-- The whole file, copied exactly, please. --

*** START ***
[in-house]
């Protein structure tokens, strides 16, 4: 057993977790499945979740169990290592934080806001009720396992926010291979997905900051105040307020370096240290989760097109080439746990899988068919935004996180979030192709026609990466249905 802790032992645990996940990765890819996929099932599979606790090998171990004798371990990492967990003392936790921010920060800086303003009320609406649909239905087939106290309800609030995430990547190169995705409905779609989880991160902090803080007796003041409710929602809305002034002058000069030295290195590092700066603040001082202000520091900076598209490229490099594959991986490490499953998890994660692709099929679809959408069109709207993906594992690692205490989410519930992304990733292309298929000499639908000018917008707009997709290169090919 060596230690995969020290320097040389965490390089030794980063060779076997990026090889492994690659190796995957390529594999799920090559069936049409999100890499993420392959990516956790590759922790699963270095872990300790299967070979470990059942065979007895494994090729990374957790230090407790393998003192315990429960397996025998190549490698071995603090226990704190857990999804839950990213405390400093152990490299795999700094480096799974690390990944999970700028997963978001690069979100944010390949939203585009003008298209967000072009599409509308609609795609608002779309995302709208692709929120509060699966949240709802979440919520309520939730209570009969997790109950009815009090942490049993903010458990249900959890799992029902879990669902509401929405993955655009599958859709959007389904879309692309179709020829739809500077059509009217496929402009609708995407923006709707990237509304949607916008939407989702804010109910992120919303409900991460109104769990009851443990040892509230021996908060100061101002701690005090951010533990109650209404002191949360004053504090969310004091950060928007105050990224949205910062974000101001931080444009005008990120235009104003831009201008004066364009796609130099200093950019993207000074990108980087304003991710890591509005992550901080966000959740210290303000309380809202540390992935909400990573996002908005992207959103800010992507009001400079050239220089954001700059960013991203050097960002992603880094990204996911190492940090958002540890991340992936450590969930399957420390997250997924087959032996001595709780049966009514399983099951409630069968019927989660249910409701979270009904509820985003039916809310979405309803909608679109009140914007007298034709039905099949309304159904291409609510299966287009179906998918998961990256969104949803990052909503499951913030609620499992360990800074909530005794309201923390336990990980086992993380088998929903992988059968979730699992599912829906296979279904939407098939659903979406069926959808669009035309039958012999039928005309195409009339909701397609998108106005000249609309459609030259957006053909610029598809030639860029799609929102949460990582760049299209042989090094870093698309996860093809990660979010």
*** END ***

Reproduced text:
[in-house]
């Protein structure tokens, strides 16, 4: 057993977790499945979740169990290592934080806001009720396992926010291979997905900051105040307020370096240290989760097109080439746990899988068919935004996180979030192709026609990466249905 802790032992645990996940990765890819996929099932599979606790090998171990004798371990990492967990003392936790921010920060800086303003009320609406649909239905087939106290309800609030995430990547190169995705409905779609989880991160902090803080007796003041409710929602809305002034002058000069030295290195590092700066603040001082202000520091900076598209490229490099594959991986490490499953998890994660692709099929679809959408069109709207993906594992690692205490989410519930992304990733292309298929000499639908000018917008707009997709290169090919 060596230690995969020290320097040389965490390089030794980063060779076997990026090889492994690659190796995957390529594999799920090559069936049409999100890499993420392959990516956790590759922790699963270095872990300790299967070979470990059942065979007895494994090729990374957790230090407790393998003192315990429960397996025998190549490698071995603090226990704190857990999804839950990213405390400093152990490299795999700094480096799974690390990944999970700028997963978001690069979100944010390949939203585009003008298209967000072009599409509308609609795609608002779309995302709208692709929120509060699966949240709802979440919520309520939730209570009969997790109950009815009090942490049993903010458990249900959890799992029902879990669902509401929405993955655009599958859709959007389904879309692309179709020829739809500077059509009217496929402009609708995407923006709707990237509304949607916008939407989702804010109910992120919303409900991460109104769990009851443990040892509230021996908060100061101002701690005090951010533990109650209404002191949360004053504090969310004091950060928007105050990224949205910062974000101001931080444009005008990120235009104003831009201008004066364009796609130099200093950019993207000074990108980087304003991710890591509005992550901080966000959740210290303000309380809202540390992935909400990573996002908005992207959103800010992507009001400079050239220089954001700059960013991203050097960002992603880094990204996911190492940090958002540890991340992936450590969930399957420390997250997924087959032996001595709780049966009514399983099951409630069968019927989660249910409701979270009904509820985003039916809310979405309803909608679109009140914007007298034709039905099949309304159904291409609510299966287009179906998918998961990256969104949803990052909503499951913030609620499992360990800074909530005794309201923390336990990980086992993380088998929903992988059968979730699992599912829906296979279904939407098939659903979406069926959808669009035309039958012999039928005309195409009339909701397609998108106005000249609309459609030259957006053909610029598809030639860029799609929102949460990582760049299209042989090094870093698309996860093809990660979010």